Reconsidering Dementia Narratives: Empathy, Identity and Care

1st Edition

Rebecca Bitenc

Routledge
July 22, 2019 Forthcoming
Reference - 320 Pages - 10 B/W Illustrations
ISBN 9780367151348 - CAT# K413378
Series: Routledge Advances in the Medical Humanities

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Summary

Reconsidering Dementia Narratives explores the role of narrative in developing new ways of understanding, interacting with, and caring for people with dementia. It asks how the stories we tell about dementia – in fiction, life writing and film – both reflect and shape the way we think about this important condition.

Highlighting the need to attend to embodied and relational aspects of identity in dementia, the study further outlines ways in which narratives may contribute to dementia care, while disputing the idea that the modes of empathy fostered by narrative necessarily bring about more humane care practices. This cross-medial analysis represents an interdisciplinary approach to dementia narratives which range across auto/biography, graphic narrative, novel, film, documentary and collaborative storytelling practices. The book aims to clarify the limits and affordances of narrative, and narrative studies, in relation to an ethically driven medical humanities agenda through the use of case studies.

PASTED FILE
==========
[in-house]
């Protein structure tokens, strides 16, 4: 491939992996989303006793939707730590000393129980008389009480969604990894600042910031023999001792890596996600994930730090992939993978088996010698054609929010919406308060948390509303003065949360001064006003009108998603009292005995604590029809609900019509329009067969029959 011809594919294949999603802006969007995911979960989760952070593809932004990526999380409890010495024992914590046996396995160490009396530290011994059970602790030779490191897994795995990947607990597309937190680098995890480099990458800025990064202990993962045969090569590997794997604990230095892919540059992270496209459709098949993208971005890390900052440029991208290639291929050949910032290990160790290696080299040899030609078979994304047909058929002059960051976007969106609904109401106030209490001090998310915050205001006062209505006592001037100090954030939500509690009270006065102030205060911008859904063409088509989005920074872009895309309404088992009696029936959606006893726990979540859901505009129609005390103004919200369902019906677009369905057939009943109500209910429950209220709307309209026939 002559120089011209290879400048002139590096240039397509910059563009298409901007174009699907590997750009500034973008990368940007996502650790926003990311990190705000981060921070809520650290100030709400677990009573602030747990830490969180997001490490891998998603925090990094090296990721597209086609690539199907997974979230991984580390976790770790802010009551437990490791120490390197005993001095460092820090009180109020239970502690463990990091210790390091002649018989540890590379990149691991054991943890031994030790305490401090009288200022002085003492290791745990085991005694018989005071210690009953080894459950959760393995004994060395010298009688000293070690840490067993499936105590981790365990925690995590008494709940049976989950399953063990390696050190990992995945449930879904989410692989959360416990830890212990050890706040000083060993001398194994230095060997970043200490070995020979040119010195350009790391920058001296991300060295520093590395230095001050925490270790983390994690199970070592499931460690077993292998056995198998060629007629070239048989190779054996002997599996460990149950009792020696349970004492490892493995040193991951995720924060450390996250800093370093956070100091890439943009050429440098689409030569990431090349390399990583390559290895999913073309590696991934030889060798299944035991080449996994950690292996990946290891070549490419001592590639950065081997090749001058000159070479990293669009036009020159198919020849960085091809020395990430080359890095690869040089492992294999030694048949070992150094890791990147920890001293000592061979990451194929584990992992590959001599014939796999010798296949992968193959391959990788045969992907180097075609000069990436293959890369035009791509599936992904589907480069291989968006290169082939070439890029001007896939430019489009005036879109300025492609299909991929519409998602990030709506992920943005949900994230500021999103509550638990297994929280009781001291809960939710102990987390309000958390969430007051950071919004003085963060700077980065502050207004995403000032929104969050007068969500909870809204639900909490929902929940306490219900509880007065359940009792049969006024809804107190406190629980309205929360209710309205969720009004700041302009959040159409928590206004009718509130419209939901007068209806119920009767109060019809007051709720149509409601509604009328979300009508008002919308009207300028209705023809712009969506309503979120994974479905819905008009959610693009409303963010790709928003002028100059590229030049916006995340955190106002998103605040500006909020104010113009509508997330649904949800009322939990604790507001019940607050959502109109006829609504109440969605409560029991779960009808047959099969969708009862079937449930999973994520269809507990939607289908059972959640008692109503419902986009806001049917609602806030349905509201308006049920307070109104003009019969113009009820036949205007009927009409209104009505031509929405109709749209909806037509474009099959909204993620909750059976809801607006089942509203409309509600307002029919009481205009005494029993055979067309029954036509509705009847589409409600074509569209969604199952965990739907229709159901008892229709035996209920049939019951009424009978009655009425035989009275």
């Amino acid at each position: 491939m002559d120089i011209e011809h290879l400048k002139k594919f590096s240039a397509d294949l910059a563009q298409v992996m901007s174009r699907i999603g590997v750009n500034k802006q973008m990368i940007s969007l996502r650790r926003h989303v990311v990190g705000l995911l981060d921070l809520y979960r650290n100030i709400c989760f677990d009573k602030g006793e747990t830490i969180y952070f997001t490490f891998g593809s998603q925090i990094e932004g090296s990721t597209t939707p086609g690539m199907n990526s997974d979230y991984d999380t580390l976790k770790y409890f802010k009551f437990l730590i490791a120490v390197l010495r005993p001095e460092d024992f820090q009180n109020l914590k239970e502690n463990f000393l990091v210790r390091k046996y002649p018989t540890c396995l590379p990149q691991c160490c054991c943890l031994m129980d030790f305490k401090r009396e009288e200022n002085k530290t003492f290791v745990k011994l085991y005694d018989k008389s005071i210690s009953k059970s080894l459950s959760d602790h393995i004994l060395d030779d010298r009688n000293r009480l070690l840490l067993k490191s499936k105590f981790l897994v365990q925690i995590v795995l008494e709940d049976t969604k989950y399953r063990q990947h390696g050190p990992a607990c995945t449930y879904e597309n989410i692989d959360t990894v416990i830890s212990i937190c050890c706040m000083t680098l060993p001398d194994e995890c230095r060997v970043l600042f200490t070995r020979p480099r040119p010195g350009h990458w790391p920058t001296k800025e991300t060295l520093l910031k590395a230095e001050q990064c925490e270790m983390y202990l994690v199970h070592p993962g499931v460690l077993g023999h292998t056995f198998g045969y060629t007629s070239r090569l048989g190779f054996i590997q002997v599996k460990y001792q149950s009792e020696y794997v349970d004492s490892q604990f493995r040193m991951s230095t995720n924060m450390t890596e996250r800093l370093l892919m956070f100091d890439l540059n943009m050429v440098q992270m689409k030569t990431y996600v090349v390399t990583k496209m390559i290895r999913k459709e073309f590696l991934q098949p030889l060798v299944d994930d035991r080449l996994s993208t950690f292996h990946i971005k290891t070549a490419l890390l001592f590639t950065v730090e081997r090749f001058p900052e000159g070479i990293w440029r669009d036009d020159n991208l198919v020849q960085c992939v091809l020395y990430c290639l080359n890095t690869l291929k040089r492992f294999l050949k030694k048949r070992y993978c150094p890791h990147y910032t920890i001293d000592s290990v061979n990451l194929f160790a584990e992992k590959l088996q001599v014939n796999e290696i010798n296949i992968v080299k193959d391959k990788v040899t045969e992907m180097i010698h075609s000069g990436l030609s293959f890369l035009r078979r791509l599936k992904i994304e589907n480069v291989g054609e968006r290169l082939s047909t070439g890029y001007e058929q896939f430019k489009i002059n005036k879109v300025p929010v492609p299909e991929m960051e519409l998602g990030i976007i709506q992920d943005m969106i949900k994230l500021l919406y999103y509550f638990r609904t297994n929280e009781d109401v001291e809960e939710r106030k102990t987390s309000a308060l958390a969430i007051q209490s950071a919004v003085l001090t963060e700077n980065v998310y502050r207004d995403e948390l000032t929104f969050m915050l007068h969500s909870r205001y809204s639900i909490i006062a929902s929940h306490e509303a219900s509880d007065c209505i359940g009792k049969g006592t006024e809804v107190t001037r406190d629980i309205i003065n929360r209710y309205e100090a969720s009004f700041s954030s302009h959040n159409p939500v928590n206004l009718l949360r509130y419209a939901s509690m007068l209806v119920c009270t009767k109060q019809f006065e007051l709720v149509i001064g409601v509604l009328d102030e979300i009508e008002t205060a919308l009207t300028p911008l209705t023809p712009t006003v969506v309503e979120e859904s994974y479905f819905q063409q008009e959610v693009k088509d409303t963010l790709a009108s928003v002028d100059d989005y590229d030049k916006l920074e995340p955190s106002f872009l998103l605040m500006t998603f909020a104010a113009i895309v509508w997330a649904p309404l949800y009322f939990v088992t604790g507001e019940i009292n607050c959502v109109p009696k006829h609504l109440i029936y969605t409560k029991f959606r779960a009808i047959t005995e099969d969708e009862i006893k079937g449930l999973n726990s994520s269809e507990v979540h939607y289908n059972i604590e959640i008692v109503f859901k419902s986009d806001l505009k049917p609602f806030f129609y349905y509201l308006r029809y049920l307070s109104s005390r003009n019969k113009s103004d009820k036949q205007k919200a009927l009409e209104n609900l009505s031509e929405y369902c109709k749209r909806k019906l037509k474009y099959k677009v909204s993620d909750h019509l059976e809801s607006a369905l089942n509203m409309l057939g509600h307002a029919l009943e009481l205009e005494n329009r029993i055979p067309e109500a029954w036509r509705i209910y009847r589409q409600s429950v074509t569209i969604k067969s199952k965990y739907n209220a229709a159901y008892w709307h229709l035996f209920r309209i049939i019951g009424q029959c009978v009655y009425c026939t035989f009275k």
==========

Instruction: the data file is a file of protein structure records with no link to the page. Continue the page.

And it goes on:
Answering the key question of whether dementia narratives align with or run counter to the dominant discourse of dementia as ‘loss of self’, this innovative book will be of interest to anyone interested in dementia studies, ageing studies, narrative studies in health care, and critical medical humanities.

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